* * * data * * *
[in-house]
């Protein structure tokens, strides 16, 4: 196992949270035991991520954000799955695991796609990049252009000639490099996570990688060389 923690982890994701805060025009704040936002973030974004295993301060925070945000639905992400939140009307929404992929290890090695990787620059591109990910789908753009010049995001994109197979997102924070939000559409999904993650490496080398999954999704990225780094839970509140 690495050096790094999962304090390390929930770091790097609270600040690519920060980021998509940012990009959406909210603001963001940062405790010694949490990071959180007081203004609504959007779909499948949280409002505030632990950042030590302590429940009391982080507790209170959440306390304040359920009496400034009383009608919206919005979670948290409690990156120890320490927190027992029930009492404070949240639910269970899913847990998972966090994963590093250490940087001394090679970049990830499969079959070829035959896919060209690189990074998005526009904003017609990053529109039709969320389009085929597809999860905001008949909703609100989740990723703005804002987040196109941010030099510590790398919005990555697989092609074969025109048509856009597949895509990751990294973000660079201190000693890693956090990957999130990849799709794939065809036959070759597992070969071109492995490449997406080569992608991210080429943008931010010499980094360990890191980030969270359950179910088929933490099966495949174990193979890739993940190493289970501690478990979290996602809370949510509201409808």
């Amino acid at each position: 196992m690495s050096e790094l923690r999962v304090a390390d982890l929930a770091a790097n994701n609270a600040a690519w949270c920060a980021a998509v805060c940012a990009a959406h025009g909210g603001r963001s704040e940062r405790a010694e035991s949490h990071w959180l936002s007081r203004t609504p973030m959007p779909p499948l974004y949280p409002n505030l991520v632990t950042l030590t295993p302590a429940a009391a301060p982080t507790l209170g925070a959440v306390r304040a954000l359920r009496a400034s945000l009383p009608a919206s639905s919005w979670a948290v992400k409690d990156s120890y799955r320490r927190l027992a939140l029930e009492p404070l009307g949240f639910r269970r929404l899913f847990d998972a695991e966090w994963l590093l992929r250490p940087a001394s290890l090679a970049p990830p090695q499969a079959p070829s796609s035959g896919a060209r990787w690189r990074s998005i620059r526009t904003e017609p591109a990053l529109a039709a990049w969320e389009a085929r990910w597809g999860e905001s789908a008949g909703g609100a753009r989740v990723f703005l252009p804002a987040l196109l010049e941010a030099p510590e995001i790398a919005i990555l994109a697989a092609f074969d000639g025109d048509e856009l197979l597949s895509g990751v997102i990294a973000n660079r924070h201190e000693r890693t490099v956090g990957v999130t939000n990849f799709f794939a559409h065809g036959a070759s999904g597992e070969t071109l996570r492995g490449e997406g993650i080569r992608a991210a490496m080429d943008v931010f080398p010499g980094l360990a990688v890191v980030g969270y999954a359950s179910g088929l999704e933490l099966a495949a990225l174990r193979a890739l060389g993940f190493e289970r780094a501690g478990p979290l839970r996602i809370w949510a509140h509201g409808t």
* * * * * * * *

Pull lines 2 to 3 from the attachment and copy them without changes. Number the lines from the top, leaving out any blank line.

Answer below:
């Protein structure tokens, strides 16, 4: 196992949270035991991520954000799955695991796609990049252009000639490099996570990688060389 923690982890994701805060025009704040936002973030974004295993301060925070945000639905992400939140009307929404992929290890090695990787620059591109990910789908753009010049995001994109197979997102924070939000559409999904993650490496080398999954999704990225780094839970509140 690495050096790094999962304090390390929930770091790097609270600040690519920060980021998509940012990009959406909210603001963001940062405790010694949490990071959180007081203004609504959007779909499948949280409002505030632990950042030590302590429940009391982080507790209170959440306390304040359920009496400034009383009608919206919005979670948290409690990156120890320490927190027992029930009492404070949240639910269970899913847990998972966090994963590093250490940087001394090679970049990830499969079959070829035959896919060209690189990074998005526009904003017609990053529109039709969320389009085929597809999860905001008949909703609100989740990723703005804002987040196109941010030099510590790398919005990555697989092609074969025109048509856009597949895509990751990294973000660079201190000693890693956090990957999130990849799709794939065809036959070759597992070969071109492995490449997406080569992608991210080429943008931010010499980094360990890191980030969270359950179910088929933490099966495949174990193979890739993940190493289970501690478990979290996602809370949510509201409808």
């Amino acid at each position: 196992m690495s050096e790094l923690r999962v304090a390390d982890l929930a770091a790097n994701n609270a600040a690519w949270c920060a980021a998509v805060c940012a990009a959406h025009g909210g603001r963001s704040e940062r405790a010694e035991s949490h990071w959180l936002s007081r203004t609504p973030m959007p779909p499948l974004y949280p409002n505030l991520v632990t950042l030590t295993p302590a429940a009391a301060p982080t507790l209170g925070a959440v306390r304040a954000l359920r009496a400034s945000l009383p009608a919206s639905s919005w979670a948290v992400k409690d990156s120890y799955r320490r927190l027992a939140l029930e009492p404070l009307g949240f639910r269970r929404l899913f847990d998972a695991e966090w994963l590093l992929r250490p940087a001394s290890l090679a970049p990830p090695q499969a079959p070829s796609s035959g896919a060209r990787w690189r990074s998005i620059r526009t904003e017609p591109a990053l529109a039709a990049w969320e389009a085929r990910w597809g999860e905001s789908a008949g909703g609100a753009r989740v990723f703005l252009p804002a987040l196109l010049e941010a030099p510590e995001i790398a919005i990555l994109a697989a092609f074969d000639g025109d048509e856009l197979l597949s895509g990751v997102i990294a973000n660079r924070h201190e000693r890693t490099v956090g990957v999130t939000n990849f799709f794939a559409h065809g036959a070759s999904g597992e070969t071109l996570r492995g490449e997406g993650i080569r992608a991210a490496m080429d943008v931010f080398p010499g980094l360990a990688v890191v980030g969270y999954a359950s179910g088929l999704e933490l099966a495949a990225l174990r193979a890739l060389g993940f190493e289970r780094a501690g478990p979290l839970r996602i809370w949510a509140h509201g409808t």